Former Oregon and Florida State receiver Mycah Pittman announces transfer destination

On3 imageby:Jarrid Denney05/07/23

jarrid_denney

One of Oregon’s standout receivers from its 2021 squad is moving on to his third school in as many years.

Mycah Pittman, who spent the 2019-21 seasons with the Ducks, announced on Sunday that he has committed to transfer to Utah.

Pittman, who entered the transfer portal midway through the 2021 campaign, spent the 2022 season at Florida State.

A former 4-star signee in the 2019 class, Pittman was the No. 98 overall prospect and No. 20 receiver in his class, according to the On3 Industry Rankings. He chose Oregon over offers from Alabama, USC, and countless others.

On Nov. 7, 2021, the Ducks’ then-head coach, Mario Cristobal, told reporters that Pittman was no longer with the Oregon program.

“He’s moving on, we’re moving,” Cristobal said. “We wish him the best.”

In 10 games with the Ducks that season, Pittman had 12 catches for 197 yards. He has also returned 15 punts for 151 yards.

With Florida State last season, he was the program’s third-leading receiver with 32 catches for 330 yards and three touchdowns in 13 games.

Transfer portal background information

The NCAA Transfer Portal, which covers every NCAA sport at the Division I, II and III levels, is a private database with names of student-athletes who wish to transfer. It is not accessible to the public.

The process of entering the portal is done through a school’s compliance office. Once a player provides written notification of an intent to transfer, the office enters the player’s name in the database and everything is off and running. The compliance office has 48 hours to comply with the player’s request and that request cannot be refused.

Once a player’s name shows up in the portal, other schools can contact the player. Players can change their minds at any point and withdraw from the portal. However, once a player enters the portal, the current scholarship no longer has to be honored. In other words, if a player enters the portal but decides to stay, the school is not obligated to provide a scholarship anymore.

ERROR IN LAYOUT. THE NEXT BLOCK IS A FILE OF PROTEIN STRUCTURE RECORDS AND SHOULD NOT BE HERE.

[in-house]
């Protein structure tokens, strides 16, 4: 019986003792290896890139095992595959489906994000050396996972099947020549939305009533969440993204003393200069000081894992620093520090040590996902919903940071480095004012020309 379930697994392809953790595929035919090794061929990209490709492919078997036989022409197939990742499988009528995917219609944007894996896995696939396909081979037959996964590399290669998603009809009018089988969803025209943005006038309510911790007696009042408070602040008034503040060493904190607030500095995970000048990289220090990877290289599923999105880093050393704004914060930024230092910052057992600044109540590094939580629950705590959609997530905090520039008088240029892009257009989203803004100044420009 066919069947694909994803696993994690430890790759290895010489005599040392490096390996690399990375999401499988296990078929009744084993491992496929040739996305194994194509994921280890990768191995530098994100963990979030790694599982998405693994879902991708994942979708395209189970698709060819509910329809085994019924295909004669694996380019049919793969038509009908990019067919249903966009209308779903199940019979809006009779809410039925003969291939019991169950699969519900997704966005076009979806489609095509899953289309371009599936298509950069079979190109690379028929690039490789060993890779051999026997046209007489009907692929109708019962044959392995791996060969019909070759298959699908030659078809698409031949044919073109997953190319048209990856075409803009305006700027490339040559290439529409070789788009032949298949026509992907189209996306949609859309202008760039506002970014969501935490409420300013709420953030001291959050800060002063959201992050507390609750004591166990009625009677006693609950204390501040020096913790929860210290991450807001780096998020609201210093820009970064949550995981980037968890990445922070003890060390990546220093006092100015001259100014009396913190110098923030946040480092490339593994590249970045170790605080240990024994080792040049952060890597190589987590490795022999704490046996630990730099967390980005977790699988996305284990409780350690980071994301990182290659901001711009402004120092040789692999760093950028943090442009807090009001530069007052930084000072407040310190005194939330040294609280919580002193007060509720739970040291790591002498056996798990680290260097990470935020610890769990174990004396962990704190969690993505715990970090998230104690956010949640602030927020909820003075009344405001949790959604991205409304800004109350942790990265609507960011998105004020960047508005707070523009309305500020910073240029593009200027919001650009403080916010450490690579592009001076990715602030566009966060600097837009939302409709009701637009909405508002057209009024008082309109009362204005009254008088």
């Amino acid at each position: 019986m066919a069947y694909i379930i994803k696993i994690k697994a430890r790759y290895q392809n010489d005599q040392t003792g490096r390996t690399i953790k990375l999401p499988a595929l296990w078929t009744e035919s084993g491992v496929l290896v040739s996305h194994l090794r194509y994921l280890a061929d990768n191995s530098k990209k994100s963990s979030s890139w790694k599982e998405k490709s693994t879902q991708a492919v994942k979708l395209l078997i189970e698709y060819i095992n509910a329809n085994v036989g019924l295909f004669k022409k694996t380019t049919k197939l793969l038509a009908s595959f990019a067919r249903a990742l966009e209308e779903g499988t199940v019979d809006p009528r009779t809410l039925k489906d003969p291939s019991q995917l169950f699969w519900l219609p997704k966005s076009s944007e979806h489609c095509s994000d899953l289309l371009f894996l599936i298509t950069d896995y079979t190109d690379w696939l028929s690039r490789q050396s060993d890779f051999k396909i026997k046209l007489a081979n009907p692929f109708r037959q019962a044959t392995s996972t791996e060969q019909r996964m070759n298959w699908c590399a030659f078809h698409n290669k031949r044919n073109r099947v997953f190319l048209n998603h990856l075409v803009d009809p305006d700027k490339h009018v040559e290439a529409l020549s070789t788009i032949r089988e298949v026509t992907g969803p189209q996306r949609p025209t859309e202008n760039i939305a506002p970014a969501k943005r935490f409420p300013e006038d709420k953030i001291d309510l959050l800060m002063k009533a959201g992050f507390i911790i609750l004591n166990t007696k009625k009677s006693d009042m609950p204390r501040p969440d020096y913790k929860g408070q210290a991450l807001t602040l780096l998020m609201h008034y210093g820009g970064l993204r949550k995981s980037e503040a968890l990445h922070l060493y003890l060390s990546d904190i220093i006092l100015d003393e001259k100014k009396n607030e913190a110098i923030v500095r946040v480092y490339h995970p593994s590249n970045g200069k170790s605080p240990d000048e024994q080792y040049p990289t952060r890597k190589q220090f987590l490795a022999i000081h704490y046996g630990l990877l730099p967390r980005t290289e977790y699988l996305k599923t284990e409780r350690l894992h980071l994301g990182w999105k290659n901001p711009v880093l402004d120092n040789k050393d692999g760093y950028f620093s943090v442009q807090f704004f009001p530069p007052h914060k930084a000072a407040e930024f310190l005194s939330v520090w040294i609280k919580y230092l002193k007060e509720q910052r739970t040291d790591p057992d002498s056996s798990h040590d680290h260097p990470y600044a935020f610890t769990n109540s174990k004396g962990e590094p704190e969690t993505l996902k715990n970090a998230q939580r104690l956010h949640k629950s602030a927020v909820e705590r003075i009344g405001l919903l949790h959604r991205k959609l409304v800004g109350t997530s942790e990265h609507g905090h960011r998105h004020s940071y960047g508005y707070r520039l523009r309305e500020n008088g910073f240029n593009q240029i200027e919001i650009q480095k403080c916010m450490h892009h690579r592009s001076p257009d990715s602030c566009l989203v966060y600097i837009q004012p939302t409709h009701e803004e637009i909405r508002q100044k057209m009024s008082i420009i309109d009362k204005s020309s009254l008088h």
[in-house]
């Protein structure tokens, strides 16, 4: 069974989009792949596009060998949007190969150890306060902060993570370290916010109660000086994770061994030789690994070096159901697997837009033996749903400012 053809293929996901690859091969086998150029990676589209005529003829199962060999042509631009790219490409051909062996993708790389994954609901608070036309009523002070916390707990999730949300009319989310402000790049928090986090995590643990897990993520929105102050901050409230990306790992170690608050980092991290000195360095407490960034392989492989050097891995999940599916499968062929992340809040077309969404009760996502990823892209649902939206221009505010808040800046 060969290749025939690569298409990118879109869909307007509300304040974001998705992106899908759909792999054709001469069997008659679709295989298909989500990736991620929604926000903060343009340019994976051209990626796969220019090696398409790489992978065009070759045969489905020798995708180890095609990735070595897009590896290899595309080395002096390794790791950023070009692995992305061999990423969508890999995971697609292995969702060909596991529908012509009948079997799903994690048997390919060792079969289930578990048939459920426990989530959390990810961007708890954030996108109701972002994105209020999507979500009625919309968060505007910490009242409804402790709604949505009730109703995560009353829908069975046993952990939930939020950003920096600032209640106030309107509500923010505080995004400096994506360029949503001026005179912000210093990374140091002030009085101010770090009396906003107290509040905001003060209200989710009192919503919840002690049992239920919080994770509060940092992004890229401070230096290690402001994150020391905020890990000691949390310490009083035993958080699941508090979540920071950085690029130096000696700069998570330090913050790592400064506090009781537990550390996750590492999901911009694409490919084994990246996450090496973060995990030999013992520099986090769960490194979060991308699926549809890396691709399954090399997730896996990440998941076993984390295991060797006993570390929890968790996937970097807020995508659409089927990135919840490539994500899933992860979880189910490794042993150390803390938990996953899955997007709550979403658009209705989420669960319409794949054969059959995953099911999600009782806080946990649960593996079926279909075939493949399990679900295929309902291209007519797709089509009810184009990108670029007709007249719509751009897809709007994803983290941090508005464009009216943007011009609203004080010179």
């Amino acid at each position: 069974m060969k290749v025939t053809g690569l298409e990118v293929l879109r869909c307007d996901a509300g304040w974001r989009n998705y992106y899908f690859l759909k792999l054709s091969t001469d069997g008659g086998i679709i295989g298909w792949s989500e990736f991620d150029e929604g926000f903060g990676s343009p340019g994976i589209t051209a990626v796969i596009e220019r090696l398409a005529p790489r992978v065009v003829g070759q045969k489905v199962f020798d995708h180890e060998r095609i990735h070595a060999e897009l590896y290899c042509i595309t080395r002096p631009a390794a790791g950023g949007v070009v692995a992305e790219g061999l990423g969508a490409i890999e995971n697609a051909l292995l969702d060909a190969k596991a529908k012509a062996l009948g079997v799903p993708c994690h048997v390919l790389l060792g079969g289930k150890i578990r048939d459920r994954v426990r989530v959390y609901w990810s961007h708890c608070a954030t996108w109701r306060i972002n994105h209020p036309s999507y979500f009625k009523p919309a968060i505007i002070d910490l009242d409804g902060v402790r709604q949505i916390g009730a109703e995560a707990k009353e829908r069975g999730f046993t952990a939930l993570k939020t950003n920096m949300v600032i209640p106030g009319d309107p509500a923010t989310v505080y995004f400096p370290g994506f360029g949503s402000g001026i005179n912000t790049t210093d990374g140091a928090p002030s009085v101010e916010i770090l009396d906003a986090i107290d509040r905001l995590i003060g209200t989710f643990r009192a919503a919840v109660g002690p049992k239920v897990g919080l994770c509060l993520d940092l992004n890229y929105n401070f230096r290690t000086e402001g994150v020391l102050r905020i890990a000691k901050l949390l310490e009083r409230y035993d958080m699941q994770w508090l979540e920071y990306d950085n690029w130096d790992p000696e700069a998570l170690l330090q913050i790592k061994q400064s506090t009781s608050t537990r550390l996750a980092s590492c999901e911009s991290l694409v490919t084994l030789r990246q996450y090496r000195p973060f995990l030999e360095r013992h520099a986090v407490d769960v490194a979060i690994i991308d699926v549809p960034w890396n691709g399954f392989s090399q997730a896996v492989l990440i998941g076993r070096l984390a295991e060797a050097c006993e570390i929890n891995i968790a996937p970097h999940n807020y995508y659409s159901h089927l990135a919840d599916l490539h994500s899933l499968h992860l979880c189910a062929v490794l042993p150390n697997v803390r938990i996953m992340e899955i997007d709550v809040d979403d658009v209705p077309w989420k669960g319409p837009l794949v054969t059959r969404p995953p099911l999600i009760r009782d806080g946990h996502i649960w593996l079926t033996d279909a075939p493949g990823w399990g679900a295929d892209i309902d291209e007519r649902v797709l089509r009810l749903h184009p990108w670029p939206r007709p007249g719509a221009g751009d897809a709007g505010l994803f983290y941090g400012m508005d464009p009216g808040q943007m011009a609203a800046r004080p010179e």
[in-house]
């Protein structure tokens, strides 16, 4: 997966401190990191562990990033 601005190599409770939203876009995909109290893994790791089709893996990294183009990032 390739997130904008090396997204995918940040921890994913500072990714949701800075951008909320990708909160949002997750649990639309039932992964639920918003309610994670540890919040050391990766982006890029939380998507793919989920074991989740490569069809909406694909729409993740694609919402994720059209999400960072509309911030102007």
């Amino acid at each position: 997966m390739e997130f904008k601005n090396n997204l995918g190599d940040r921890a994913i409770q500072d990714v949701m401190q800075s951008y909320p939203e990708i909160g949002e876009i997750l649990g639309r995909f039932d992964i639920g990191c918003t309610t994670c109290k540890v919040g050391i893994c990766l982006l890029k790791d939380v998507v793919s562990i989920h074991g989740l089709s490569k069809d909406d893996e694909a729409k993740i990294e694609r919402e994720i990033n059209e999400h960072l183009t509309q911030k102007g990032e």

The database is a normal database, sortable by a variety of topics, including (of course) sport and name. A player’s individual entry includes basic details such as contact info, whether the player was on scholarship and whether the player is transferring as a graduate student.

A player can ask that a “do not contact” tag be placed on the report. In those instances, the players don’t want to be contacted by schools unless they’ve initiated the communication.

The portal has been around since Oct. 15, 2018 and the new calendar cycle within the portal begins each August. For example, the 2021-22 cycle started Aug. 1. During the 2020-21 cycle, 2,626 FBS football players entered the transfer portal (including walk-ons). That comes after 1,681 entered during the 2019-20 cycle and 1,709 during the abbreviated 2018-19 cycle. In comparison, 1,833 Division I basketball players entered the portal during the 2020-21 cycle after totals of 1,020 in 2019-20 and 1,063 in 2018-19.

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